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Queenie Chan- Women’s History Month

This was written for ‘Women’s History Month 2015’. This year’s theme is to describe a moment in your life where a hurdle occurred, and explain how you overcame it. I decided to choose the topic of drawing as a manga-style comic book artist, and the gender-related labels that come along with it.

Working in a Male-Dominated Industry?

When I’m interviewed for my comic book work, a question that comes up often is ‘what’s it like to be a woman in a male-dominated industry?’

Typically, these sorts of questions come from well-meaning people. They tend to be into ‘geek culture,’ but are not quite informed enough to understand that comics is a large pond–deeper on some continents than on others. If you take all the different comick-ing styles in the world and put them under the same umbrella, you’ll find a mishmash of aesthetics, philosophies and audiences that tend to have nothing to do with each other. To an outsider, it can be confusing, because typically they understand comics = superheroes in tights and capes. This perception cannot be further from the truth.

Luckily, there’s a way for me to explain this in a sentence or two. All I have to say is: ‘I draw manga-style comics. So it’s not a male-dominated industry at all.’

The reaction is usually polite, mostly because while the interviewer is bound to have heard of manga, they don’t know anything about it except that it’s ‘comics from Japan.’ While that’s a technically sound description, it doesn’t describe the no man’s land of being a manga-style artist in the West, which is the thrust of this article.

Being a manga-style comic book artist comes with gendered labels and assumptions, both by people inside the industry and outside. And it’s a label that is tagged entirely by the style in which you draw, rather than by the content of your work.

Comics for Girls

When manga first became popular in America, it was mostly through the translation efforts of a company called TOKYOPOP. As the first publisher I ever worked with, their editorial department was clear on one thing: we market to girls, because they’re a neglected audience when it came to comics.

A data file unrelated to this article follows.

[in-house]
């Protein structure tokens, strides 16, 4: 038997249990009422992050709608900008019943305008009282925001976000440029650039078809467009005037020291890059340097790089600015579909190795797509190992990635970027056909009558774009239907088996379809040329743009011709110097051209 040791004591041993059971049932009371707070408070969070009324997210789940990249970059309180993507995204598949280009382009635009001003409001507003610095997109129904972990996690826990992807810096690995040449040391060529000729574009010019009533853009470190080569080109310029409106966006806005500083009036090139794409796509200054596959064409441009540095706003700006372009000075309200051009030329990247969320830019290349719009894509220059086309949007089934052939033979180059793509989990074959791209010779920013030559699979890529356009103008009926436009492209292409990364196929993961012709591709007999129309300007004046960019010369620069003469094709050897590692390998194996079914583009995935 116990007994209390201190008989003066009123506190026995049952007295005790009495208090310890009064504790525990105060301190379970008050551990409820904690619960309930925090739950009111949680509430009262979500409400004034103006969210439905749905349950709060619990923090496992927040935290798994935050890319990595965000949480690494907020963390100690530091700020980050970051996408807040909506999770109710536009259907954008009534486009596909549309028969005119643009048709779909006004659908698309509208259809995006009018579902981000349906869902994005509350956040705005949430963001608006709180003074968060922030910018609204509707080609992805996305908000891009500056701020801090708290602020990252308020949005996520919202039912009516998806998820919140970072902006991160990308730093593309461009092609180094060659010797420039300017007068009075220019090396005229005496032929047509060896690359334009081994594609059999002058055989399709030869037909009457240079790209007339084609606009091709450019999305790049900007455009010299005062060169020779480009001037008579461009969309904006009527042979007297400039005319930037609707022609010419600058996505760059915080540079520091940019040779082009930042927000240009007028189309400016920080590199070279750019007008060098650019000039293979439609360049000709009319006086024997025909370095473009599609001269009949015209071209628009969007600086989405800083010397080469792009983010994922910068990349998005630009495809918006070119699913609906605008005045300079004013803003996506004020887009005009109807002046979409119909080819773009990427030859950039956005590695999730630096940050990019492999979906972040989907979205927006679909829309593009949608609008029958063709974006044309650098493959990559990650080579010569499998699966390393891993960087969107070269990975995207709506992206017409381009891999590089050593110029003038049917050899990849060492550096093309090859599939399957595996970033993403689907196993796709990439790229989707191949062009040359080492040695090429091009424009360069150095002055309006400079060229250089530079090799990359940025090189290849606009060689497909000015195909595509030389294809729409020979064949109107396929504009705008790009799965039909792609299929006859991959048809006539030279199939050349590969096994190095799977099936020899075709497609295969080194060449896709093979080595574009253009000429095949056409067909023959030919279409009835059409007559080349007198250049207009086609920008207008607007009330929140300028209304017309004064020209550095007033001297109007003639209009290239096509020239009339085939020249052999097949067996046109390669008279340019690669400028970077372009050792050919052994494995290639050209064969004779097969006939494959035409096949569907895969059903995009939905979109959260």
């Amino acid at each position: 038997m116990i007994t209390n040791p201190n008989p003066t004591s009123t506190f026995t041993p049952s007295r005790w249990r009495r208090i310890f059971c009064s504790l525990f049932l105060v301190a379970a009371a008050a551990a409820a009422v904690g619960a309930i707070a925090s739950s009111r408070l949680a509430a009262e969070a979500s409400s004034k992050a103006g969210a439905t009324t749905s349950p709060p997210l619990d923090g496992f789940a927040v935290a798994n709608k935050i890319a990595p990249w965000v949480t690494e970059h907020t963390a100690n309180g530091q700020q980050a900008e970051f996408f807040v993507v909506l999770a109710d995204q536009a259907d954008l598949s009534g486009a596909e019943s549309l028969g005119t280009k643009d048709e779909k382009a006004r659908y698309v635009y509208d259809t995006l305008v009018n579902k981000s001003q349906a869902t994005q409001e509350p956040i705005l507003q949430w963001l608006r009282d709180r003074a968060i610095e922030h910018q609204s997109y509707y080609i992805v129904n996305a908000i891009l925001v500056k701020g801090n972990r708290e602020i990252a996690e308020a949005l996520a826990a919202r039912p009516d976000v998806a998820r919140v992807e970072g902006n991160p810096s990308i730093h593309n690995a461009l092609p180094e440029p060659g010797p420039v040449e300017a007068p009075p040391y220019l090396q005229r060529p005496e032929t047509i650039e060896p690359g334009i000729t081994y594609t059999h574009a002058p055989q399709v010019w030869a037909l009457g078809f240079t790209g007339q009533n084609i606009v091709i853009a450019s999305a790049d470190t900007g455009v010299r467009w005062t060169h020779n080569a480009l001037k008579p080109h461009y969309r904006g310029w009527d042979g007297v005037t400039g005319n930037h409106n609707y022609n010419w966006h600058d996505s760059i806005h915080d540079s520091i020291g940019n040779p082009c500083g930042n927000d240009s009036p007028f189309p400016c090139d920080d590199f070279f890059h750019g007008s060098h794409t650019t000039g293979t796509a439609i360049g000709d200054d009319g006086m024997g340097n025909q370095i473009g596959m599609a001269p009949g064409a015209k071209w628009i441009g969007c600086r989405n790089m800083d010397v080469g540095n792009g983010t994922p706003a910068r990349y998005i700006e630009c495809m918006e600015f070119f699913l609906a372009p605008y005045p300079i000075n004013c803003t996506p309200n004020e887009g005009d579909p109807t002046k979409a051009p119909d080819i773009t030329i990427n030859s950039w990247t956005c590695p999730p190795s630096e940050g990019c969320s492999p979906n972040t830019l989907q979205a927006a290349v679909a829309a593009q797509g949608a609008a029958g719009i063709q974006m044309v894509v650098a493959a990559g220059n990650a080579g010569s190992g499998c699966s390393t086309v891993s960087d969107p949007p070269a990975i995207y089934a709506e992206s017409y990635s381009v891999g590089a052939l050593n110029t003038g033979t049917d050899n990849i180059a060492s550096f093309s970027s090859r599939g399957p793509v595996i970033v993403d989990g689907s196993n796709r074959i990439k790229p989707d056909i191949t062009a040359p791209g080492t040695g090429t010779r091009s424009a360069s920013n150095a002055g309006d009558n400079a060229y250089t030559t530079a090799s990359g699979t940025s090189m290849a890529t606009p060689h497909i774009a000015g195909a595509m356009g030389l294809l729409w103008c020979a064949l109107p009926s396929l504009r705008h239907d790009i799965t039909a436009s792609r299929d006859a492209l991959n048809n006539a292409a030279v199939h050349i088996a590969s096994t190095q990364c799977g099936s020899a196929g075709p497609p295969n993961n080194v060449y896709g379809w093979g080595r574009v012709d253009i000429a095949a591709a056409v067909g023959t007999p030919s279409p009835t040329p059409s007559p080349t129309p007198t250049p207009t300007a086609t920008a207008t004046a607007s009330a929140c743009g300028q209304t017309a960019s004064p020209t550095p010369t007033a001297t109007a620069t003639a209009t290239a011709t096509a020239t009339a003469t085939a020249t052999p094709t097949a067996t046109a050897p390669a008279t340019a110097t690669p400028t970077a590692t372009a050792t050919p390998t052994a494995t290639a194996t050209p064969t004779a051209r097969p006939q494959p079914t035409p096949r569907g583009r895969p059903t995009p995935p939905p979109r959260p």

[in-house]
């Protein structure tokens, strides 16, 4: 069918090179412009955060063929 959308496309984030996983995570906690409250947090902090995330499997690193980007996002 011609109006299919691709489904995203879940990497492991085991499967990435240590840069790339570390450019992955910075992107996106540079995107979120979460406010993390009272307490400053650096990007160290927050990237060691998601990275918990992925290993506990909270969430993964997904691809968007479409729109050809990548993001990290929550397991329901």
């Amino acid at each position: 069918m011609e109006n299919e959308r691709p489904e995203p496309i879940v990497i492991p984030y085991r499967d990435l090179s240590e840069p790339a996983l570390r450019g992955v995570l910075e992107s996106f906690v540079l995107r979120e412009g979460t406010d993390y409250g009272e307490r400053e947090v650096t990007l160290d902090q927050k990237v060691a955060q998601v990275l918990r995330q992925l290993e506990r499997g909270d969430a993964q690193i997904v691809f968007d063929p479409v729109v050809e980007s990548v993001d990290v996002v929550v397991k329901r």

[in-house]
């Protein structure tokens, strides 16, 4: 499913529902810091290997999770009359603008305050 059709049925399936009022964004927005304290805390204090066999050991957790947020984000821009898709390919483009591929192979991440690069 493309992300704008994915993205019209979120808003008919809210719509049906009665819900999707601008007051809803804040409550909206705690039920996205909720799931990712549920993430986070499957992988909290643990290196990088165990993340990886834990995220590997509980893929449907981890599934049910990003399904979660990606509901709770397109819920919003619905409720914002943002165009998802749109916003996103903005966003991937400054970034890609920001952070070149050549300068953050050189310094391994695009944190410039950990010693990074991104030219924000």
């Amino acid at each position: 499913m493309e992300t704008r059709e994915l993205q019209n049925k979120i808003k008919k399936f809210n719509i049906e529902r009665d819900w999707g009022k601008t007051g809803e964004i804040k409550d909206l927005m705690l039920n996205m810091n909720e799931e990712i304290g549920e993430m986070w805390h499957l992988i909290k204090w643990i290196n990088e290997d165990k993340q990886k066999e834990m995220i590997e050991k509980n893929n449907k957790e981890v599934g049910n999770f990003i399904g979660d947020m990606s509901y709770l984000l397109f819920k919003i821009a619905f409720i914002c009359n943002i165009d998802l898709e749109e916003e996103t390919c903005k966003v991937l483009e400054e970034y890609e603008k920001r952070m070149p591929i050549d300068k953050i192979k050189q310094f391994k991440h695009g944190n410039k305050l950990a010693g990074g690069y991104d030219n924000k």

That was true at the time, and it was a clever business strategy. In fact, they succeeded almost too well at it. A few years and a global financial crisis later, TOKYOPOP’s publishing department is dead, but the impression they left on the American comic book market remains. Unfortunately, that impression on non-manga readers is that manga = girl’s comics, which is a misconception at best, and downright misleading at worst.

As an artist who draws in a manga-influenced style, this was a huge hurdle to overcome. Despite being a non-Japanese artist whose debut work was ‘The Dreaming,’ a Picnic at Hanging Rock-inspired horror story, I found it impossible to escape the girl’s comics box that people put me into the moment they laid eyes on my work. What the story was about seemed to be irrelevant. Some people’s eyes glaze over immediately when they see the style I draw in, even though they were initially interested in the story when I first described it to them.

How do you fight against something like this?

I wish we live in an age where we can have true gender-equal entertainment options. I wish we live in a culture that valued female-oriented entertainment as much as male-oriented entertainment. But we don’t. Unfortunately, there’s something about the girl comics tag that can give a male reader pause, and not just that, give parents (both fathers and mothers) pause when considering whether to buy something for their son (but not so for their daughter).

Anyway, the causes of this are too many to cover. However, I can talk about how I managed to break out of the girl’s comics tag, something that was done entirely by accident.

Mixing Prose and Comics

Sometime in 2010, I began experimenting with something new: mixing prose and comics together. This was partly-inspired by ‘Small Shen,’ a book by Kylie Chan that I adapted into what I now call ‘comics-prose.’ The book was enthusiastically received by the publisher and readers, which thrilled me. I felt comics-prose had a lot of depth and potential, and I started to work exclusively in the format.

When I started showing my work around to others, one of the first reactions I got was this:

‘I can read this, because it’s not manga.’

I looked my friend in the face, to see if he was joking, but he wasn’t. He was in his late-30s and a reader of comics, but he never read manga, claiming that the art style didn’t appeal to him. This was perfectly acceptable, until I found out the real reason why he didn’t read manga – whether knowingly or not, he seems to think that reading girl comics will give him girl germs. My comics-prose story was drawn in exactly the same style as my traditional manga-style comics, so if he was willing to read my new work (but not my more traditional work), then it couldn’t be the art style that was turning him off. It had to be the girl comics tag, even though he denied it.

Again, how do you fight against something like this?

In the end, I didn’t fight against it. I came up against the hurdle, and I responded by morphing into something different, though I was still able to retain the essence of what I did. It ended up opening a path that led to somewhere completely different, which was unexpected but not unwelcome.

I was meant to tell a story about how I overcame a hurdle, but sometimes hurdles are not meant to be jumped. Sometimes, they can be tunnelled under, or you can find a way to walk around it. Truly, an example of how life can be strange, wonderful, and never the way you expected it to turn out.

By Queenie Chan
– http://www.queeniechan.com/
– 28th February 2015

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